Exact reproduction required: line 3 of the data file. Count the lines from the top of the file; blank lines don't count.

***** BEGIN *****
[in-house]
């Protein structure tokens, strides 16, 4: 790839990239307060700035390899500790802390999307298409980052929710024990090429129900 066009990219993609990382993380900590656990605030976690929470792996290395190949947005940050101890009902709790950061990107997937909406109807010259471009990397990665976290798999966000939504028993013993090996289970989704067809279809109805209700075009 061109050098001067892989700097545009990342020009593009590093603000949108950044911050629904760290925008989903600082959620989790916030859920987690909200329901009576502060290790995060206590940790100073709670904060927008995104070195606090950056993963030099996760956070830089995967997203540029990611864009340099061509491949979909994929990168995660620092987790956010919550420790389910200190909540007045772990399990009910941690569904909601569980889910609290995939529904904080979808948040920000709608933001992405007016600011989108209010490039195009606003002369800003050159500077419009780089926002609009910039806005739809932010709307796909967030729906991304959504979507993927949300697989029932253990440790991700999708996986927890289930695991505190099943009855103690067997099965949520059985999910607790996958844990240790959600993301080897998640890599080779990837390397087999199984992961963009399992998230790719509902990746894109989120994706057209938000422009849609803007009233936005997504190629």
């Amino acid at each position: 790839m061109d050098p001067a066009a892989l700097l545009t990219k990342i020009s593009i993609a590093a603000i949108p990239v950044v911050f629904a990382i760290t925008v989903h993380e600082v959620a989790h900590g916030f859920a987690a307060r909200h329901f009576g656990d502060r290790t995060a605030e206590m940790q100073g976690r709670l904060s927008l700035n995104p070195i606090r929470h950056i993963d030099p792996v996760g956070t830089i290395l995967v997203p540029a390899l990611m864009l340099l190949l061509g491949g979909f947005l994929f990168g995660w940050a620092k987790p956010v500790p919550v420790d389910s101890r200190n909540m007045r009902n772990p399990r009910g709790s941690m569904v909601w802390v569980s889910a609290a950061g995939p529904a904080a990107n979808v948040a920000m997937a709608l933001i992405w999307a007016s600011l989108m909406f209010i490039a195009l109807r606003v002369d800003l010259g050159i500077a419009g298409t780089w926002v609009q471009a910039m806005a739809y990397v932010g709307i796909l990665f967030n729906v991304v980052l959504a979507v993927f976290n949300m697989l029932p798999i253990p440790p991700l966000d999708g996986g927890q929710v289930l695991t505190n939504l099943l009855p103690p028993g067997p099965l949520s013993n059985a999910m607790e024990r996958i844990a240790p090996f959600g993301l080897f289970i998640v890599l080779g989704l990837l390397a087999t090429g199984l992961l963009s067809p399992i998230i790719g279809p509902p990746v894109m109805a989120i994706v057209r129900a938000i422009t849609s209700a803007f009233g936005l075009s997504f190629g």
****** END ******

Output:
């Amino acid at each position: 790839m061109d050098p001067a066009a892989l700097l545009t990219k990342i020009s593009i993609a590093a603000i949108p990239v950044v911050f629904a990382i760290t925008v989903h993380e600082v959620a989790h900590g916030f859920a987690a307060r909200h329901f009576g656990d502060r290790t995060a605030e206590m940790q100073g976690r709670l904060s927008l700035n995104p070195i606090r929470h950056i993963d030099p792996v996760g956070t830089i290395l995967v997203p540029a390899l990611m864009l340099l190949l061509g491949g979909f947005l994929f990168g995660w940050a620092k987790p956010v500790p919550v420790d389910s101890r200190n909540m007045r009902n772990p399990r009910g709790s941690m569904v909601w802390v569980s889910a609290a950061g995939p529904a904080a990107n979808v948040a920000m997937a709608l933001i992405w999307a007016s600011l989108m909406f209010i490039a195009l109807r606003v002369d800003l010259g050159i500077a419009g298409t780089w926002v609009q471009a910039m806005a739809y990397v932010g709307i796909l990665f967030n729906v991304v980052l959504a979507v993927f976290n949300m697989l029932p798999i253990p440790p991700l966000d999708g996986g927890q929710v289930l695991t505190n939504l099943l009855p103690p028993g067997p099965l949520s013993n059985a999910m607790e024990r996958i844990a240790p090996f959600g993301l080897f289970i998640v890599l080779g989704l990837l390397a087999t090429g199984l992961l963009s067809p399992i998230i790719g279809p509902p990746v894109m109805a989120i994706v057209r129900a938000i422009t849609s209700a803007f009233g936005l075009s997504f190629g």